right from IS^ » and setting in train a positive demand multiplier process in the non-traded goods sector.

Combining points (a) and (b) above, it follows that the direction

3

of movement of IS^ from IS^ is ambiguous. If the leftward movement

3

of IS^ from ISZ is insufficient to eliminate the excess demand for

3 3

non-traded goods which exists at IS^ and IS^ , then IS^ would move to

f 3

the right from IS^ as production of non-traded goods increases. This would, in turn, set in train a positive demand multiplier process in

the non-traded goods sector, pushing IS further to the right, and instigating a rightward movement of IS • Conversely, if the

3

leftward movement of IZ from IS is sufficient to more than eliminate

Z Z

3 3

the excess demand for non-traded goods evident at IS and IS , then

1 Zj

production of non-traded goods will fall, pushing IS to the left from

3

IS^ . A negative Keynesian demand process would then push both IS^ and IS further to the left.

As might be anticipated, the case where the own price elasticity of demand for farm commodities lies between -1 and -(1 + X) shares elements in common with the two preceding cases, ie. where the elasticity was -1, and where it was -(1 + X). in this case, the

gross value of farm production either rises, or falls insufficiently

F NF

to offset the decline in J , so that y , and hence y and y rise.

r r r

However, quota profits fall. Therefore:

(a) as was the case with a unit elasticity, aggregate expenditure
**2**

may rise or fall relative to the level on which IS^, and

3

IS are based, i.e. the IS curve may move to the right or

*La* *La*

3

to the left from IS^ ;

3 3

(b) as was the case with an elasticity of -(1 + X)} XS^ and IS^ would be associated with an excess demand for non-traded goods and hence, with other factors unchanged, there would be a

3

tendency for IS^ and IS^ to move to the right from IS^ and

3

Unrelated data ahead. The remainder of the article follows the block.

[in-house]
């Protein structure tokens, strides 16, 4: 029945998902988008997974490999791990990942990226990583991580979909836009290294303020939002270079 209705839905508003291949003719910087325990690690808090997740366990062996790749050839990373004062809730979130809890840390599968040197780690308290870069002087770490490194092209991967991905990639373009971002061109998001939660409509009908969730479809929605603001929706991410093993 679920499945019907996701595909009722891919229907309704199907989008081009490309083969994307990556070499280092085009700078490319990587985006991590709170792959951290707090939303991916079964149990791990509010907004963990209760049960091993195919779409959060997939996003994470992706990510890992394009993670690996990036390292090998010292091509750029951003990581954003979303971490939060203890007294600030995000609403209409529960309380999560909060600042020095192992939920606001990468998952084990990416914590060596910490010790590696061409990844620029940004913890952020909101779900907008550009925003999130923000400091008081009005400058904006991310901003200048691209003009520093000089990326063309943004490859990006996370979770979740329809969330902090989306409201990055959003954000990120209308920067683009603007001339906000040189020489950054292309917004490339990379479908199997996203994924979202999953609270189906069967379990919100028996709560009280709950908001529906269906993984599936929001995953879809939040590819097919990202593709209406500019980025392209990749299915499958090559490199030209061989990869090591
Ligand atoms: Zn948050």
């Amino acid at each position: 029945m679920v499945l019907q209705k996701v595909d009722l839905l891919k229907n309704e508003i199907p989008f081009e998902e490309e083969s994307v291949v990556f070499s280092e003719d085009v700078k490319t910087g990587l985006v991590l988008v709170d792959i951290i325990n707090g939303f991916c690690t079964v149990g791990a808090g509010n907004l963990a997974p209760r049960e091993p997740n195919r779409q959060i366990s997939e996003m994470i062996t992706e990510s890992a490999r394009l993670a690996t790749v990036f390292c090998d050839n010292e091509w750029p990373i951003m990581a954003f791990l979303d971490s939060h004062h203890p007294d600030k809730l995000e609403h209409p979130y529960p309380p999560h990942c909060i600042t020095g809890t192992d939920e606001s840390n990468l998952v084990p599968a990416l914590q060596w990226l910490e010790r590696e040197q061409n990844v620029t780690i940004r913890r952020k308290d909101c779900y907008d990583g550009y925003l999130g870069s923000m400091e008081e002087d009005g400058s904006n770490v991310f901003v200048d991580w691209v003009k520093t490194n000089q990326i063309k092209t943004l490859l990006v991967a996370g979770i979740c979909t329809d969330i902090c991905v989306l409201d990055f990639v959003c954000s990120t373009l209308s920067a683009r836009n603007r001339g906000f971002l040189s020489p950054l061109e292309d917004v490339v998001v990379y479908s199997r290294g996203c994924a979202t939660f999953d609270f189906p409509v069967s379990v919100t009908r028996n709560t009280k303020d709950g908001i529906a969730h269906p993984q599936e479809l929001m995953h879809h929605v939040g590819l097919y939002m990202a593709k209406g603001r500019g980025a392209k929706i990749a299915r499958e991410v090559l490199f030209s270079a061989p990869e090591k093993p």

IS in a positive Keynesian demand multiplier process. Therefore, there is again a substantial degree of ambiguity as to the direction of movement of ISY fromISY . If, in (a) above,

3

the IS curve moved to the right from IS^ , that would reinforce the

3 3

excess demand for non-traded goods evident at IS^ and IS^ , leading

3 3

to a cumulative rightward movement of IS^ and IS^ from IS^ and IS^. .

3

However, if in (a), IS moved to the left from IS , then the nature

*La* *L*

case where the own price elasticity of demand was assumed to be - (1 + X). In other words, if some excess demand for non-traded goods remained, following the leftward movement of IS^ from IS^ ,

3

then IS^ would move to the right from IS^. , and the leftward movement of IS^ would be reversed. Alternatively, if a situation of excess supply had been created in the non-traded goods sector, then IS

Y would have moved to the left from IS^ , and the leftward movement

of IS^ would have been reinforced.

Next, we can consider the case where the own price elasticity

of demand for farm commodities is greater than (ie. more elastic than) -(1 + X). In this case, the decline in the gross value of farm

production is more than sufficient to offset the decline in the u s a g e NF

of J, so that y , and hence y and y fall. There is also, of

**r ** **F ** **F**

course, a decline in quota profits. It follows that:

(a) consumption and investment expenditure by farm households, and consumption expenditure by non-farm households in receipt of

NF

y and quota profits, would fall. In this case, therefore,
**r**

it is unambiguous that, with other factors unchanged, IS^ would

3

move to the left from IS v ;

(b) with the own price elasticity of demand being in excess of